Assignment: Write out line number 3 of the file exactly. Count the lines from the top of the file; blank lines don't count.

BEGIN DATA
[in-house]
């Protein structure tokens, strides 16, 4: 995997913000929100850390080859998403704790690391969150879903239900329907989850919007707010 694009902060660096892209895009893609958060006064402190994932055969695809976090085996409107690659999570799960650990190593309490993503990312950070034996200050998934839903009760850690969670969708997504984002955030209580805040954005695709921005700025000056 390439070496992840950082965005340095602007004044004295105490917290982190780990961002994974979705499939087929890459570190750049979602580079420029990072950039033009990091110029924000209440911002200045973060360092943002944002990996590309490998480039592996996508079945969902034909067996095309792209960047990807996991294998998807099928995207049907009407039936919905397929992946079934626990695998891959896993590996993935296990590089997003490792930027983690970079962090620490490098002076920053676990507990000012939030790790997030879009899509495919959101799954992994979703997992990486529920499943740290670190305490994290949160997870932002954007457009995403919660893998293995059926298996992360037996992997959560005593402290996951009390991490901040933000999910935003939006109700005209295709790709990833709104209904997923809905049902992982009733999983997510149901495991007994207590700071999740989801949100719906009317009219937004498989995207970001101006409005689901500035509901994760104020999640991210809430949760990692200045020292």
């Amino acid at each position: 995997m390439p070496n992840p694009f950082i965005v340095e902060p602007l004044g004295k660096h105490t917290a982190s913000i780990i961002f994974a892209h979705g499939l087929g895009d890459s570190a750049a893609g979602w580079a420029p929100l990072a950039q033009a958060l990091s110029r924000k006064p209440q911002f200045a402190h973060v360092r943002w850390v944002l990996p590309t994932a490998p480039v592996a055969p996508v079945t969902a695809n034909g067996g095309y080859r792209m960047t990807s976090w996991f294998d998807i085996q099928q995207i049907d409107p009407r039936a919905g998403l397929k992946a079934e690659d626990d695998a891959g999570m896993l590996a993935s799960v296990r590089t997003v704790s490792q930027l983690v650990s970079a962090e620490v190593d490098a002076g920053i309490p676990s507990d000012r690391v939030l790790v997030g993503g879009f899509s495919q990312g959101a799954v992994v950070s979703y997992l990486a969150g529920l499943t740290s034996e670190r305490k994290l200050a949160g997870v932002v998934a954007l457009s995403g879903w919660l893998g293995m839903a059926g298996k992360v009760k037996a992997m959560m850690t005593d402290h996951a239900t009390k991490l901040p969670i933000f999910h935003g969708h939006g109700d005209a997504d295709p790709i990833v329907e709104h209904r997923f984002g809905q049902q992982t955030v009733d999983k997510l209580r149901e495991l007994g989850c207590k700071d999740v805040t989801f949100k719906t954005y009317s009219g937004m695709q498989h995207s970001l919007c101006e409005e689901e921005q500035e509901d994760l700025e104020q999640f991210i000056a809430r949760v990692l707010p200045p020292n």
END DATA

């Amino acid at each position: 995997m390439p070496n992840p694009f950082i965005v340095e902060p602007l004044g004295k660096h105490t917290a982190s913000i780990i961002f994974a892209h979705g499939l087929g895009d890459s570190a750049a893609g979602w580079a420029p929100l990072a950039q033009a958060l990091s110029r924000k006064p209440q911002f200045a402190h973060v360092r943002w850390v944002l990996p590309t994932a490998p480039v592996a055969p996508v079945t969902a695809n034909g067996g095309y080859r792209m960047t990807s976090w996991f294998d998807i085996q099928q995207i049907d409107p009407r039936a919905g998403l397929k992946a079934e690659d626990d695998a891959g999570m896993l590996a993935s799960v296990r590089t997003v704790s490792q930027l983690v650990s970079a962090e620490v190593d490098a002076g920053i309490p676990s507990d000012r690391v939030l790790v997030g993503g879009f899509s495919q990312g959101a799954v992994v950070s979703y997992l990486a969150g529920l499943t740290s034996e670190r305490k994290l200050a949160g997870v932002v998934a954007l457009s995403g879903w919660l893998g293995m839903a059926g298996k992360v009760k037996a992997m959560m850690t005593d402290h996951a239900t009390k991490l901040p969670i933000f999910h935003g969708h939006g109700d005209a997504d295709p790709i990833v329907e709104h209904r997923f984002g809905q049902q992982t955030v009733d999983k997510l209580r149901e495991l007994g989850c207590k700071d999740v805040t989801f949100k719906t954005y009317s009219g937004m695709q498989h995207s970001l919007c101006e409005e689901e921005q500035e509901d994760l700025e104020q999640f991210i000056a809430r949760v990692l707010p200045p020292n």